The therapeutic potential of RNA interference (RNAi) has been limited by inefficient delivery of short interfering RNA (siRNA). Tumor-specific recognition can be effectively achieved by antibodies directed against highly expressed cancer cell surface receptors. We investigated the utility of linking an internalizing streptavidinconjugated HER2 antibody to an endosome-disruptive biotinylated polymeric nanocarrier to improve the functional cytoplasmic delivery of siRNA in breast and ovarian cancer cells in vitro and in an intraperitoneal ovarian cancer xenograft model in vivo, yielding an 80% reduction of target mRNA and protein levels with sustained repression for at least 96 hours. RNAi-mediated site specific cleavage of target mRNA was demonstrated using the 5' RLM-RACE (RNA ligase mediated-rapid amplification of cDNA ends) assay. Mice bearing intraperitoneal human ovarian tumor xenografts demonstrated increased tumor accumulation of Cy5.5 fluorescently labeled siRNA and 70% target gene suppression after treatment with HER2 antibody-directed siRNA nanocarriers. Detection of the expected mRNA cleavage product by 5' RLM-RACE assay confirmed that suppression occurs via the expected RNAi pathway. Delivery of siRNA via antibody-directed endosomolytic nanoparticles may be a promising strategy for cancer therapy.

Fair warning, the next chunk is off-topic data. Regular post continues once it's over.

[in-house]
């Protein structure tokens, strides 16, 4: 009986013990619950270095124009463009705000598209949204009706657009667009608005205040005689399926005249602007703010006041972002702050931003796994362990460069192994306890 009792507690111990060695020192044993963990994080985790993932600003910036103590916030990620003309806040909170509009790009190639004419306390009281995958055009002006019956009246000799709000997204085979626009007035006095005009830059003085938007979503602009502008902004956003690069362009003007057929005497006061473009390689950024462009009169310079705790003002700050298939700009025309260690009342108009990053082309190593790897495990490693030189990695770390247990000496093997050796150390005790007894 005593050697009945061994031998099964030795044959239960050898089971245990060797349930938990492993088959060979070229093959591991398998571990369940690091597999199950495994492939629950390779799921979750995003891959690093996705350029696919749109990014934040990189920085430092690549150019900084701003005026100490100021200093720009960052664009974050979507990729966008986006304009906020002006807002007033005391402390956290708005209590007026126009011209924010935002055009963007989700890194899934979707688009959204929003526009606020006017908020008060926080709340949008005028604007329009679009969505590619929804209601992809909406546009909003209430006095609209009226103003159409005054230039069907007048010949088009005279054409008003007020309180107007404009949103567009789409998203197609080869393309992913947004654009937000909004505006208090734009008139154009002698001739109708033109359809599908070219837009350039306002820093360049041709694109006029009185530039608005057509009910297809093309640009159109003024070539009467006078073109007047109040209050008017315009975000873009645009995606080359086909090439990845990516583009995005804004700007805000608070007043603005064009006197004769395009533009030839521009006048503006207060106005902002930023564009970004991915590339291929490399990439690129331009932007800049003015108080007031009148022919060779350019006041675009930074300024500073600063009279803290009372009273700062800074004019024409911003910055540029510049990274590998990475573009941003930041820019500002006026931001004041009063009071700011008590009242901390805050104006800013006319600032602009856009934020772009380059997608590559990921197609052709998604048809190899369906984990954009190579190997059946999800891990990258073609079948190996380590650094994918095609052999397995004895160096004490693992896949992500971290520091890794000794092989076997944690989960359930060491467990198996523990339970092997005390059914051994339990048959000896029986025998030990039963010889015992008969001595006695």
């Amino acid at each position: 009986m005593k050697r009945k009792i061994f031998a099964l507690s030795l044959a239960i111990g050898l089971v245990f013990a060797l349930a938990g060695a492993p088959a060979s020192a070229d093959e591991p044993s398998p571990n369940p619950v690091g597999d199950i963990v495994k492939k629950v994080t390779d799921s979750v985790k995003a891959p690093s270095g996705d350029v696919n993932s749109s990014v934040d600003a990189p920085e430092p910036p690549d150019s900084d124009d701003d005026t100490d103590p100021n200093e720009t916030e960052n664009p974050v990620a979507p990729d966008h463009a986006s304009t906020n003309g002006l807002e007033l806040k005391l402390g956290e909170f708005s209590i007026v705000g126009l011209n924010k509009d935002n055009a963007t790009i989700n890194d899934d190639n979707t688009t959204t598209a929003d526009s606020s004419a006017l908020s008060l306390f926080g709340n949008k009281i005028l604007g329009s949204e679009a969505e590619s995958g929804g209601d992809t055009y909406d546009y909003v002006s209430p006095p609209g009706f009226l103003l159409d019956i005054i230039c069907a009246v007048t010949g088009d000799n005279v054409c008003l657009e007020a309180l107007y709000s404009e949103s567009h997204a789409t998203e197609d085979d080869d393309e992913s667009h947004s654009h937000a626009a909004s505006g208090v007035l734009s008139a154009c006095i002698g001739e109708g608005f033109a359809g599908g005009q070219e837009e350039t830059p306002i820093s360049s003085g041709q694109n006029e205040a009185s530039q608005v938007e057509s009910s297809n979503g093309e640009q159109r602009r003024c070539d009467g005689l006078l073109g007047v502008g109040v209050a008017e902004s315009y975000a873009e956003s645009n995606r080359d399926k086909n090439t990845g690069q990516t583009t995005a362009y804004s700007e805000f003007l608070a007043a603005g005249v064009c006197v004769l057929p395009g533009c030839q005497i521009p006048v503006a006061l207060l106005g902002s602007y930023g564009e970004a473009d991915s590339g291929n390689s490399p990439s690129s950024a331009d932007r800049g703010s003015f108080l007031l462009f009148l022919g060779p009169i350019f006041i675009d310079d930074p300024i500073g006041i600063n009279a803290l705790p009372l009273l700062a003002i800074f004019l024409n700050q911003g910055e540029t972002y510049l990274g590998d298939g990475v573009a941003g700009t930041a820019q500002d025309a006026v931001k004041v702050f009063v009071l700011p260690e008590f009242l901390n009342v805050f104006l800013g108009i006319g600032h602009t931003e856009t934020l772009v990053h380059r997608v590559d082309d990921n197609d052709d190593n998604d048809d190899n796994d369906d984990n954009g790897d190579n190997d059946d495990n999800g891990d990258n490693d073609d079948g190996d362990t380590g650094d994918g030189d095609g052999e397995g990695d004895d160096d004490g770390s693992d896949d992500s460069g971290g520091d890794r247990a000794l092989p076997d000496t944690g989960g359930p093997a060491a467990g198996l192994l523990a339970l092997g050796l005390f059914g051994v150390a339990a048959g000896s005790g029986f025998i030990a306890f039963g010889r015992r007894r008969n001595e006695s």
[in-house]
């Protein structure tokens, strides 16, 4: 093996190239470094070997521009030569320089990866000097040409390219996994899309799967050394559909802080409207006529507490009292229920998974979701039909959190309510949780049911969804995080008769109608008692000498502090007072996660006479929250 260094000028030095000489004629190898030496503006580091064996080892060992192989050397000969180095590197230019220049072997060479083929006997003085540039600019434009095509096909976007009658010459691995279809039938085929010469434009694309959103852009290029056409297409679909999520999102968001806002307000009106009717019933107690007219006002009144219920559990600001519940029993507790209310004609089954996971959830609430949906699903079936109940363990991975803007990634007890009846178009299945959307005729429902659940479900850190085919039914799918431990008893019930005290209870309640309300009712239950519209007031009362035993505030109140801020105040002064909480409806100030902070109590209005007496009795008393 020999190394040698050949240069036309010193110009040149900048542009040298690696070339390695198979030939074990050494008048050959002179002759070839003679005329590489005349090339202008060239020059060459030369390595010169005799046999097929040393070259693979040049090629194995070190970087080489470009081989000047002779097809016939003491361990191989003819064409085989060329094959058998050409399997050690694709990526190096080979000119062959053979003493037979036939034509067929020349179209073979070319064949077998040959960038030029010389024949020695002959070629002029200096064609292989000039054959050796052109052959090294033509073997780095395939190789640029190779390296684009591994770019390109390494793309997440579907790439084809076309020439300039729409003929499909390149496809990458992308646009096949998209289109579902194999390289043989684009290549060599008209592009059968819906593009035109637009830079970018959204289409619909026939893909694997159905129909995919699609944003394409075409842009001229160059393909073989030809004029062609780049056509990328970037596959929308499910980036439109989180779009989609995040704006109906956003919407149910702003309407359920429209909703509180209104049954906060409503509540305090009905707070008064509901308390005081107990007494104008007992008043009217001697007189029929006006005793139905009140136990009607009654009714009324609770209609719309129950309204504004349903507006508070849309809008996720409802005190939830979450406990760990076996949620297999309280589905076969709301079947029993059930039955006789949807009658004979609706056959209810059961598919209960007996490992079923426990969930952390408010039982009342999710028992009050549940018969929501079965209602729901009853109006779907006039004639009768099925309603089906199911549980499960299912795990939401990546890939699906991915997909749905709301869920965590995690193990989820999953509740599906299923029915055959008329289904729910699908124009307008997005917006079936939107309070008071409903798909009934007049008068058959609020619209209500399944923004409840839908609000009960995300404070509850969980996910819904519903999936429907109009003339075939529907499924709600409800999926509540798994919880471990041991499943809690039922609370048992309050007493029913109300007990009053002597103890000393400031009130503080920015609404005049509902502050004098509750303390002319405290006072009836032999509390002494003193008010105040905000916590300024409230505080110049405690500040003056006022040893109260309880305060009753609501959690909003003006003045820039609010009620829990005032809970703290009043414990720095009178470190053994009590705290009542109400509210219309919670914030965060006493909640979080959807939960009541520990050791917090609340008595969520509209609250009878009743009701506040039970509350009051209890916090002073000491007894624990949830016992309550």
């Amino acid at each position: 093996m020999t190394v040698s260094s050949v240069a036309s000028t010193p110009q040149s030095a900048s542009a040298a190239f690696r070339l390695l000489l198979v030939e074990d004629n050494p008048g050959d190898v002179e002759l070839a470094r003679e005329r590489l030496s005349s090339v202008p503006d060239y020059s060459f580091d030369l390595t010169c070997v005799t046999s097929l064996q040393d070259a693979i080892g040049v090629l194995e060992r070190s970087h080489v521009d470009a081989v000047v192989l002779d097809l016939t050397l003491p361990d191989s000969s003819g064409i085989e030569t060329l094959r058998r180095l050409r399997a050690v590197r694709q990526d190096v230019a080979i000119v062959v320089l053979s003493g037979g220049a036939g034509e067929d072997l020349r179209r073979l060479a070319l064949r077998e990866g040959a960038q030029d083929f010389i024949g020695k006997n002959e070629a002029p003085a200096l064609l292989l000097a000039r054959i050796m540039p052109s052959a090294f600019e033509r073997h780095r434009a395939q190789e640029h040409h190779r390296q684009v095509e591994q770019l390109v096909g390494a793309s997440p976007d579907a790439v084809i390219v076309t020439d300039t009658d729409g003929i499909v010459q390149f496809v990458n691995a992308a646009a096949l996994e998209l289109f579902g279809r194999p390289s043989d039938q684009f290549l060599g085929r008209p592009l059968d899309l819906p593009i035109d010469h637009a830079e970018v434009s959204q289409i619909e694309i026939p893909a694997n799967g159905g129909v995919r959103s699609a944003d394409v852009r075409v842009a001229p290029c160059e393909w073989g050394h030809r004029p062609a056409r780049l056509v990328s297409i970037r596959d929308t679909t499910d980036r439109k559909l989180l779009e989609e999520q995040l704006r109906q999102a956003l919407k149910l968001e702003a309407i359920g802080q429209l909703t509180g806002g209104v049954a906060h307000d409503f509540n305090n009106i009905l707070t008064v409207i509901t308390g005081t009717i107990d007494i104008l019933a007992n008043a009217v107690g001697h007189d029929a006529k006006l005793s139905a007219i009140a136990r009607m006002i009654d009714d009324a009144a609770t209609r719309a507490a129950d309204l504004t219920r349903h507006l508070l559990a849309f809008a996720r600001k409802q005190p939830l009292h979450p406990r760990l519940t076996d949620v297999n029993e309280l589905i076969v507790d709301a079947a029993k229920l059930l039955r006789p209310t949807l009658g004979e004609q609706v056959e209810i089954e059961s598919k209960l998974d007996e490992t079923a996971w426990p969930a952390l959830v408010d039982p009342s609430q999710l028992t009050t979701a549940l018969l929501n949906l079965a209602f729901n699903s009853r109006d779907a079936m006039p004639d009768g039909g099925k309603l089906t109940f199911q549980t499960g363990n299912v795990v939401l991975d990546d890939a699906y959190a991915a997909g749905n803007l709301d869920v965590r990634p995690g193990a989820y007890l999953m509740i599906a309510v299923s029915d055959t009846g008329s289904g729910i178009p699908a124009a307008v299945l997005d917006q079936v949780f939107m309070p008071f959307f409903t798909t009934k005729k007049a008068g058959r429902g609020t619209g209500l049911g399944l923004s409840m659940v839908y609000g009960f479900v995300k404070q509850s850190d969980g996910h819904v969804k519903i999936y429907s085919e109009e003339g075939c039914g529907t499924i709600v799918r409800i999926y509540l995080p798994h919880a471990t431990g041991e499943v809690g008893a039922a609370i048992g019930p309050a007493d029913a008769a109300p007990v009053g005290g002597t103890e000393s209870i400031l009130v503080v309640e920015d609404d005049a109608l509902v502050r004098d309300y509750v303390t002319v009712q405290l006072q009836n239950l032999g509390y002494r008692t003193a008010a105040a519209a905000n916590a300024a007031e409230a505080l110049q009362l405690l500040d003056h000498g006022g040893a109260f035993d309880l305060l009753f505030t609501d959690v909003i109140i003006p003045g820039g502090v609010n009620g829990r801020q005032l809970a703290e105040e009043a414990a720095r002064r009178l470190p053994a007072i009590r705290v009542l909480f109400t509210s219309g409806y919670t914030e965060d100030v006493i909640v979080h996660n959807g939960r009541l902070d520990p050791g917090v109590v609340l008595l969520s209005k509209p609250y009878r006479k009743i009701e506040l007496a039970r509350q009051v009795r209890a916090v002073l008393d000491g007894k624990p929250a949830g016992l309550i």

M. C. Palanca-Wessels et al., "Antibody Targeting Facilitates Effective Intratumoral SiRNA Nanoparticle Delivery to HER2-Overexpressing Cancer Cells," Oncotarget, vol. 7, no. 8, pp. 9561-9575, Impact Journals LLC, Jan 2016.
The definitive version is available at https://doi.org/10.18632/oncotarget.7076
Materials Science and Engineering
Keywords and Phrases
Breast cancer; HER2 antibody; Ovarian cancer; siRNA; Targeted antibody delivery
International Standard Serial Number (ISSN)
Article - Journal
© 2016 Impact Journals LLC, All rights reserved.
01 Jan 2016